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Infections in Organ Transplant Recipients
Richard A. Garibaldi
Vol. 4, No. 6, Proceedings of the First International Symposium on Hospital-Acquired Infections (Nov. - Dec., 1983), pp. 460-464
Published by: Cambridge University Press on behalf of The Society for Healthcare Epidemiology of America
Stable URL: http://www.jstor.org/stable/30142602
Page Count: 5
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Since the introduction and widespread performance of transplant surgery in the 1950s and 1960s, infectious complications have been a major cause of morbidity and mortality. The risks of infection are directly related to the potency and duration of immunosuppressive therapies, organ-donor selection, surgical techniques, and postoperative exposures to invasive procedures or treatments. Despite impressive advancements to decrease the risks of infection, between 40% and 80% of renal transplant patients become infected within the first two or three postoperative years. Infections that occur during the first month following transplantation are often caused by common nosocomial pathogens and are secondary to invasive procedures or therapies. Infections that occur between one and six months postsurgery are often caused by opportunistic pathogens. Symptomatic and subclinical cytomegalovirus (CMV) infections are common during this time and may contribute to a further impairment of host defenses. Late infections involve both opportunistic and conventional pathogens; opportunistic infections occur in patients with poor transplant function who require high levels of immunosuppression and conventional infections occur in patients who require little immunosuppression. During the past two decades, there has been a significant decrease in deaths from infectious complications among renal transplant recipients. Further reductions in morbidity and mortality will occur with the development of more specific approaches for immunosuppressive therapy, new strategies to prevent CMV infections and methods to eliminate sources of nosocomial infections.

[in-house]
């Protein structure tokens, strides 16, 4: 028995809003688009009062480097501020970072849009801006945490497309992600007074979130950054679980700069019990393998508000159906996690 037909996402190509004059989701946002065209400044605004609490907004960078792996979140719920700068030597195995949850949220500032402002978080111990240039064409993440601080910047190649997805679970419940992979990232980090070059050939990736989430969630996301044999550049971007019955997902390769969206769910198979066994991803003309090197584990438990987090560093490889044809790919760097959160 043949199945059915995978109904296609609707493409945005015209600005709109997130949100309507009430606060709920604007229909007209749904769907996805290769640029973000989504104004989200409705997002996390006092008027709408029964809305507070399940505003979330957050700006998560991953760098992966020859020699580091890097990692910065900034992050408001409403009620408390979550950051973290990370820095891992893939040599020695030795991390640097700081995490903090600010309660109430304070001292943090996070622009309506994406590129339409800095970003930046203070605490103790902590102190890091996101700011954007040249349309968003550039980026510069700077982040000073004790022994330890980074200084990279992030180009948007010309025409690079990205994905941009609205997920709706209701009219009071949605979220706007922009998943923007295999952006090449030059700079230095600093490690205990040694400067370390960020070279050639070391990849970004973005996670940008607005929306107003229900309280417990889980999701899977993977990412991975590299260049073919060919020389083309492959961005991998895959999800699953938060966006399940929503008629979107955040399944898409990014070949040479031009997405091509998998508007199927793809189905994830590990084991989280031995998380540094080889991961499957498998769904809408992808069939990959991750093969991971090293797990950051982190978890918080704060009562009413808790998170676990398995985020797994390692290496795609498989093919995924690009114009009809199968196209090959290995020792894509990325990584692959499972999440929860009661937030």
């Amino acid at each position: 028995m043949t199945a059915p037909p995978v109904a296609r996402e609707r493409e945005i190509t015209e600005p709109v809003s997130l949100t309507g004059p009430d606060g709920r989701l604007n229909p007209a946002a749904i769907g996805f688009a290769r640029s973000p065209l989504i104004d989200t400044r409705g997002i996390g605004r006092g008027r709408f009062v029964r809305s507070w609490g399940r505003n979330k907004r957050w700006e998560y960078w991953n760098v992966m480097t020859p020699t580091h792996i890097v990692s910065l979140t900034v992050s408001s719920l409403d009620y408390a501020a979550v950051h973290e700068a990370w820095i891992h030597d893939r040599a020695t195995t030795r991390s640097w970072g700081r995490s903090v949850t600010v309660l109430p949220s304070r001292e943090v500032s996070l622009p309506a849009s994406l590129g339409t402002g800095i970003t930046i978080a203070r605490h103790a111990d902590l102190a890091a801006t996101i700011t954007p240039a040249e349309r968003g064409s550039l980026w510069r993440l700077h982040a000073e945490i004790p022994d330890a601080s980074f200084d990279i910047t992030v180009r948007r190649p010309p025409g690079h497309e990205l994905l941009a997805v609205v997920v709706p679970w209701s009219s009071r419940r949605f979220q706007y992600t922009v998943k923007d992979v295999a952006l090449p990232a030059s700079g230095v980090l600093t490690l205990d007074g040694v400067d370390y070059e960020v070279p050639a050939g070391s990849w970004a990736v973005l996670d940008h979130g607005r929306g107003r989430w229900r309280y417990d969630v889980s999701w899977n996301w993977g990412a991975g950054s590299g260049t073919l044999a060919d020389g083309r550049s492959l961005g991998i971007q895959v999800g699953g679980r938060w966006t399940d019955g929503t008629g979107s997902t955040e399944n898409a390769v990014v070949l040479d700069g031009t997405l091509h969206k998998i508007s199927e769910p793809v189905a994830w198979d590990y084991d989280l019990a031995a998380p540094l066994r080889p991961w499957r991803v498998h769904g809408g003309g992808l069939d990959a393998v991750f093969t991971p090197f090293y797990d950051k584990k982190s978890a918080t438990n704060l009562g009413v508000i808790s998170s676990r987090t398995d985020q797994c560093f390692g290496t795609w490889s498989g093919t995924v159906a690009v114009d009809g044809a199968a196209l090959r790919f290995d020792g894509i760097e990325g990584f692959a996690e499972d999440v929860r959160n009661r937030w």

Infection Control © 1983 Cambridge University Press